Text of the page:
Origen Against Celsus by Origen
Chapter XXX. All the people upon the earth are to be regarded as having used one divine√†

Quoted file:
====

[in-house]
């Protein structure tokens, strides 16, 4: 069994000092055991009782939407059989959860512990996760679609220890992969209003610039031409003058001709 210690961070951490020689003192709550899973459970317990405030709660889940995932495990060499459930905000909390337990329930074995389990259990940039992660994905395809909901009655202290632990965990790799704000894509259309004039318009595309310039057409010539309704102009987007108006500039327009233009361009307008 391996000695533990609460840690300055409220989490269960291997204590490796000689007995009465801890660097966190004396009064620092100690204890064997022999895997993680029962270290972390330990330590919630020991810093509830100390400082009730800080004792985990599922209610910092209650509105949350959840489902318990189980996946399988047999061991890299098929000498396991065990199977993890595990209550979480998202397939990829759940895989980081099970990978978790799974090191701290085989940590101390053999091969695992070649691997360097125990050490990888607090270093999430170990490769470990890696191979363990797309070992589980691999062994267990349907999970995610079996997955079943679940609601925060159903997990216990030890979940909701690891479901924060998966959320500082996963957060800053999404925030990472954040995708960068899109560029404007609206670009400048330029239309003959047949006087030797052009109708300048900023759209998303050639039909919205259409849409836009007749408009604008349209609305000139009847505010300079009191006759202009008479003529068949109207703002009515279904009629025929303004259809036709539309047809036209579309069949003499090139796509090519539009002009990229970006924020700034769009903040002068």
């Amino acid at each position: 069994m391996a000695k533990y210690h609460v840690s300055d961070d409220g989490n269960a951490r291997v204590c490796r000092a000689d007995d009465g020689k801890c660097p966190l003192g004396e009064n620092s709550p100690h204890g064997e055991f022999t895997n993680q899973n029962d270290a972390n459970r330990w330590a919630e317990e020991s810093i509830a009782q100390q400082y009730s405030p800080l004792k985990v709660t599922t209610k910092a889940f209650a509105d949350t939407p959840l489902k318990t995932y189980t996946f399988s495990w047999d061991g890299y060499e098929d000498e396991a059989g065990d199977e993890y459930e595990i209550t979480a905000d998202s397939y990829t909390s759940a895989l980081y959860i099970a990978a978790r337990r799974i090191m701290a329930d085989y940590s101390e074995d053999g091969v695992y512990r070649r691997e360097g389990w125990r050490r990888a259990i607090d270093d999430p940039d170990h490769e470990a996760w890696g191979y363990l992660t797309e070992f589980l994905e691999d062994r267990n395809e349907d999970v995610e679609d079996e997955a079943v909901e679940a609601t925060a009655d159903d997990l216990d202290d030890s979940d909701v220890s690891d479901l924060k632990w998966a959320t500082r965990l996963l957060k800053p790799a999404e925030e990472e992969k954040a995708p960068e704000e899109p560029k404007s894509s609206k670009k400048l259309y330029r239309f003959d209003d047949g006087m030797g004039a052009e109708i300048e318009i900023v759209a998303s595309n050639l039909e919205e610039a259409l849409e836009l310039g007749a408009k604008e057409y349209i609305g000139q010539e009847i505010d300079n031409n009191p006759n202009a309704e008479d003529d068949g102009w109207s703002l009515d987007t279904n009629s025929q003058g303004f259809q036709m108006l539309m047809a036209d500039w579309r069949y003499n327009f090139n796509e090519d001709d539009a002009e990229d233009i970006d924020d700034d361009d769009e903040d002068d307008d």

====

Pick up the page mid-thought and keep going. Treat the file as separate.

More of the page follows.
All the people upon the earth are to be regarded as having used one divine language, and so long as they lived harmoniously together were preserved in the use of this divine language, and they remained without moving from the east so long as they were imbued with the sentiments of the |light,| and of the |reflection| of the eternal light. But when they departed from the east, and began to entertain sentiments alien to those of the east, they found a place in the land of Shinar (which, when interpreted, means |gnashing of teeth,| by way of indicating symbolically that they had lost the means of their support), and in it they took up their abode. Then, desiring to gather together material things, and to join to heaven what had no natural affinity for it, that by means of material things they might conspire against such as were immaterial, they said, |Come, let us made bricks, and burn them with fire.| Accordingly, when they had hardened and compacted these materials of clay and matter, and had shown their desire to make brick into stone, and clay into bitumen, and by these means to build a city and a tower, the head of which was, at least in their conception, to reach up to the heavens, after the manner of the |high things which exalt themselves against the knowledge of God,| each one was handed over (in proportion to the greater or less departure from the east which had taken place among them, and in proportion to the extent in which bricks had been converted into stones, and clay into bitumen, and building carried on out of these materials) to angels of character more or less severe, and of a nature more or less stern, until they had paid the penalty of their daring deeds; and they were conducted by those angels, who imprinted on each his native language, to the different parts of the earth according to their deserts: some, for example, to a region of burning heat, others to a country which chastises its inhabitants by its cold; others, again, to a land exceedingly difficult of cultivation, others to one less so in degree; while a fifth were brought into a land filled with wild beasts, and a sixth to a country comparatively free of these.